Post Tagged with: "war"

From ‘Bride to Body Bag’: The Death of Corporal Sarah Bryant and the Gendered ‘War on Terror’

The recent death of Corporal Sarah Bryant, the first British servicewoman to die on a “deliberate” operation in Afghanistan, attracted much attention from the UK print media. The tributes reveal wider cultural discomfort towards the death of a young, bright servicewoman as a direct result of conflict. They also demonstrate the significance of gender to the legitimation of the ‘war on terror’.

After Iraq, What Will the US Learn?

Although a downturn in the economy has taken some attention away from the Iraq war in the US, very soon a period of reflection will begin. The war continues, but after 5 years and over 4000 deaths it is apparent to everyone except Vice-President Dick Cheney that the US will begin to pull its troops out in the next administration, especially if one of the democrats wins the presidential race. Even now, political struggles to shape the “the lessons of Iraq” have begun.

India-Pakistan Relations: The Prospects for Peace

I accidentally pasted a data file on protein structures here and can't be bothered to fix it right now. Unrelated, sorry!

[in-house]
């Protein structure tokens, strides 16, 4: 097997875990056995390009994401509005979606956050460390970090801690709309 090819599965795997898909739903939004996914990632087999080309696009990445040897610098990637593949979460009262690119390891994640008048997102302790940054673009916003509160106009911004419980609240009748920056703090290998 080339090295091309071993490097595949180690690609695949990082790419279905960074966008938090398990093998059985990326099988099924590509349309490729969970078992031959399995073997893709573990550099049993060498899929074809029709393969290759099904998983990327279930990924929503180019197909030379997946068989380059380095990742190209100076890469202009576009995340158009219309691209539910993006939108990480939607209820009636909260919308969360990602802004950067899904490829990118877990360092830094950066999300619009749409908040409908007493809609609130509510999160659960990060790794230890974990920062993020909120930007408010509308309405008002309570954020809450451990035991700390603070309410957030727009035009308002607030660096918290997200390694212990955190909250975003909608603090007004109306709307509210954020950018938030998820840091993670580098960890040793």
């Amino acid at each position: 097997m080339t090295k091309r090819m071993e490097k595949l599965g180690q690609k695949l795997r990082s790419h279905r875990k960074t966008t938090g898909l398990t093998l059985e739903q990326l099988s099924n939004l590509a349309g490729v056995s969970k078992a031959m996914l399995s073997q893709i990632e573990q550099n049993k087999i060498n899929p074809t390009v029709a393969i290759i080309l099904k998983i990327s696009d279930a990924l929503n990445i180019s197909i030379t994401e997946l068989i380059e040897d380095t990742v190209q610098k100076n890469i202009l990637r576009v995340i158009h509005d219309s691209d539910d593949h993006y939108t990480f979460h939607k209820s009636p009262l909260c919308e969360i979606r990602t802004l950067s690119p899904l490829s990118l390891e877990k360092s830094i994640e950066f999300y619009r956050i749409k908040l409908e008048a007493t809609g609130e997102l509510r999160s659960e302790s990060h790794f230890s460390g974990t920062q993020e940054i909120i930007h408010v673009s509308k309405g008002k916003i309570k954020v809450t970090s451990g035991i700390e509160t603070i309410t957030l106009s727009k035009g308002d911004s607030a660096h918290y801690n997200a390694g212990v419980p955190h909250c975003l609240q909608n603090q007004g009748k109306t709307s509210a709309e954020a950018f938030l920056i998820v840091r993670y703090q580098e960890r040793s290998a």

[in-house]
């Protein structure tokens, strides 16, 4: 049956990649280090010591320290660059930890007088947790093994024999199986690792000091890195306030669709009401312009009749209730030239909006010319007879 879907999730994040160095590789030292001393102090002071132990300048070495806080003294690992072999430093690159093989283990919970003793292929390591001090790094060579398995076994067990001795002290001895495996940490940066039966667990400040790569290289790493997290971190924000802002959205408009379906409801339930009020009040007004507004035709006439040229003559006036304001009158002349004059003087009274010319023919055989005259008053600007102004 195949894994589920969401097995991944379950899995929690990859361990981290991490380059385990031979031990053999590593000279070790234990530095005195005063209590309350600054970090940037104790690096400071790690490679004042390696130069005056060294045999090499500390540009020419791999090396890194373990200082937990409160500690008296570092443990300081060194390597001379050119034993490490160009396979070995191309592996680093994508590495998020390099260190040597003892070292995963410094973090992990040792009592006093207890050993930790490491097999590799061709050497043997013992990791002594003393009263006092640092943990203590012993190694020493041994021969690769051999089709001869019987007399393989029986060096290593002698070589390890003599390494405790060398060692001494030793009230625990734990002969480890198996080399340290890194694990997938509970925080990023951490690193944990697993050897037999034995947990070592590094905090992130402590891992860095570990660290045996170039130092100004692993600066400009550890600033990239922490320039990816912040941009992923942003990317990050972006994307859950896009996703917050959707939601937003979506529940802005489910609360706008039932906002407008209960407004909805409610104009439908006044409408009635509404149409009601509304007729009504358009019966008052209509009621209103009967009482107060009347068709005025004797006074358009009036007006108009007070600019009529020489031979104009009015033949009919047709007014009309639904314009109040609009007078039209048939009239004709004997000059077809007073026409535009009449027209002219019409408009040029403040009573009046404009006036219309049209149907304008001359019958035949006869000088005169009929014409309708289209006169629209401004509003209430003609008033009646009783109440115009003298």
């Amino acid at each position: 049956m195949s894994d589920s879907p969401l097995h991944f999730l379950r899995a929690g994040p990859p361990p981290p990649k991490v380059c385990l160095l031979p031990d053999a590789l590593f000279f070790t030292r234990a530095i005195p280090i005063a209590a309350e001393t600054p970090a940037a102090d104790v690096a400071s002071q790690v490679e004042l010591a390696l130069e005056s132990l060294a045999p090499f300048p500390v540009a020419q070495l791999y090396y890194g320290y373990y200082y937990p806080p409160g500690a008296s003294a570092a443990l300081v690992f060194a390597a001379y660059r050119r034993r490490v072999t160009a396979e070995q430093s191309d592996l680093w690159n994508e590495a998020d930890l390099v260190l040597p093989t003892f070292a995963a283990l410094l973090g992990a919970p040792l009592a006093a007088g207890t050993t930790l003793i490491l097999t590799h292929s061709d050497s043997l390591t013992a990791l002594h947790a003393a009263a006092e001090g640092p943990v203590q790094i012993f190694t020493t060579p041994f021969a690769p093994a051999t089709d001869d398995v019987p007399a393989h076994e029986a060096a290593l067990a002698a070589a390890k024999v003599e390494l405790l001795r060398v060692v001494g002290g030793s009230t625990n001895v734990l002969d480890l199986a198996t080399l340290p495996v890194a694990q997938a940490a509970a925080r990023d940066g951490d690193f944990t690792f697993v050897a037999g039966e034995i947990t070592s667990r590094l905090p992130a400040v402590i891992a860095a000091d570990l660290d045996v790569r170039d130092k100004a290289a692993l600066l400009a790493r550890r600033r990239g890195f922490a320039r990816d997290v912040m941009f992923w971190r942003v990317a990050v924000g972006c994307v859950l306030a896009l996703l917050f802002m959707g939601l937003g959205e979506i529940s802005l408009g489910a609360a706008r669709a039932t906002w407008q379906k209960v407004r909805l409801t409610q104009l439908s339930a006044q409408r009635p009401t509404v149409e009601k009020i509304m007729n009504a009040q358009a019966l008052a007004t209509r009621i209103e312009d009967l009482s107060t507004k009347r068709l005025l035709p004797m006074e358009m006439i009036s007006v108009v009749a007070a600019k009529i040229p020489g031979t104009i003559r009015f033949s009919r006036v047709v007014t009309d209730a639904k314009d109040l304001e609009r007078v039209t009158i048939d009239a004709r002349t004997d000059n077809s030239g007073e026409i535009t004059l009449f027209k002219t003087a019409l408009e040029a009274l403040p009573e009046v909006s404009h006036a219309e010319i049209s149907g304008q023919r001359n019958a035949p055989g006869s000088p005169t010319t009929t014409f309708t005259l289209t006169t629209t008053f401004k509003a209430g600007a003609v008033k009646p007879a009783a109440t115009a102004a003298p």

Will the twenty first century see a positive transformation of India-Pakistan relations? Over the past nine years, the question has elicited several optimistic answers. Alas, all but one of them are based on assumptions that are not only defective but downright dangerous.

Smile For the Camera: Prince Harry in Afghanistan

I have to wonder why it was so incredibly important that Prince Harry be sent to a war zone in the first place. I have nothing but respect for soldiers who face combat in the front lines of Afghanistan, Harry included. His desire to serve his country and make a difference in the world by putting himself in physical danger is admirably brave, just as it is for any other man or woman who signs up to do the job. However, Harry is not just any other man, no matter how desperately he wants to be considered this way.

Why We Need to Hear the Voiceless: Media Coverage of Civilians in War

It’s impossible to pick up the paper or turn on the TV these days without the headlines bleeding together: “Dozens Killed After Suicide Blast in Baghdad,” “7 Children Killed in Airstrike in Afghanistan” or “20 Die in Somalia Blast.” From the news, it seems civilians caught in combat on today’s battlefields hardly have a chance. Compared to their military counterparts, that may be true.

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